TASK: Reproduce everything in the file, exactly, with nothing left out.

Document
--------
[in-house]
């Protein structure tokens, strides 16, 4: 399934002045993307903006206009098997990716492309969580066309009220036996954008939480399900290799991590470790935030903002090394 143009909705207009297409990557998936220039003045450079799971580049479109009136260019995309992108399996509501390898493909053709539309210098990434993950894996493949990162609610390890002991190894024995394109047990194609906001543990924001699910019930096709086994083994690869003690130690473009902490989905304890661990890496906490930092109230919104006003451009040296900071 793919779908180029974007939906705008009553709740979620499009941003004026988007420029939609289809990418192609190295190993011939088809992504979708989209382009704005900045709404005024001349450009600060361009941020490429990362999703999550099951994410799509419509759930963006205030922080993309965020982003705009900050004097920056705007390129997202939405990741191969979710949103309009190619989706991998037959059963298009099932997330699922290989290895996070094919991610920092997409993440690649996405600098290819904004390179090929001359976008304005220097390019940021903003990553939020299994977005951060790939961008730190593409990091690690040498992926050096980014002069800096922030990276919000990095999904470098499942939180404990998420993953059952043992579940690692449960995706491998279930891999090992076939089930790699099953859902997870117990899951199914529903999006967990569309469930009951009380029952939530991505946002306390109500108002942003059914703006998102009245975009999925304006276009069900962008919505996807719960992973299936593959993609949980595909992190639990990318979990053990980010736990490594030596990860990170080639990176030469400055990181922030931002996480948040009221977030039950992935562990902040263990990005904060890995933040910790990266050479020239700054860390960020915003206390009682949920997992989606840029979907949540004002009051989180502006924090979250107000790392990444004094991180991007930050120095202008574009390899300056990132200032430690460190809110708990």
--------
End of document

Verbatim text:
[in-house]
């Protein structure tokens, strides 16, 4: 399934002045993307903006206009098997990716492309969580066309009220036996954008939480399900290799991590470790935030903002090394 143009909705207009297409990557998936220039003045450079799971580049479109009136260019995309992108399996509501390898493909053709539309210098990434993950894996493949990162609610390890002991190894024995394109047990194609906001543990924001699910019930096709086994083994690869003690130690473009902490989905304890661990890496906490930092109230919104006003451009040296900071 793919779908180029974007939906705008009553709740979620499009941003004026988007420029939609289809990418192609190295190993011939088809992504979708989209382009704005900045709404005024001349450009600060361009941020490429990362999703999550099951994410799509419509759930963006205030922080993309965020982003705009900050004097920056705007390129997202939405990741191969979710949103309009190619989706991998037959059963298009099932997330699922290989290895996070094919991610920092997409993440690649996405600098290819904004390179090929001359976008304005220097390019940021903003990553939020299994977005951060790939961008730190593409990091690690040498992926050096980014002069800096922030990276919000990095999904470098499942939180404990998420993953059952043992579940690692449960995706491998279930891999090992076939089930790699099953859902997870117990899951199914529903999006967990569309469930009951009380029952939530991505946002306390109500108002942003059914703006998102009245975009999925304006276009069900962008919505996807719960992973299936593959993609949980595909992190639990990318979990053990980010736990490594030596990860990170080639990176030469400055990181922030931002996480948040009221977030039950992935562990902040263990990005904060890995933040910790990266050479020239700054860390960020915003206390009682949920997992989606840029979907949540004002009051989180502006924090979250107000790392990444004094991180991007930050120095202008574009390899300056990132200032430690460190809110708990």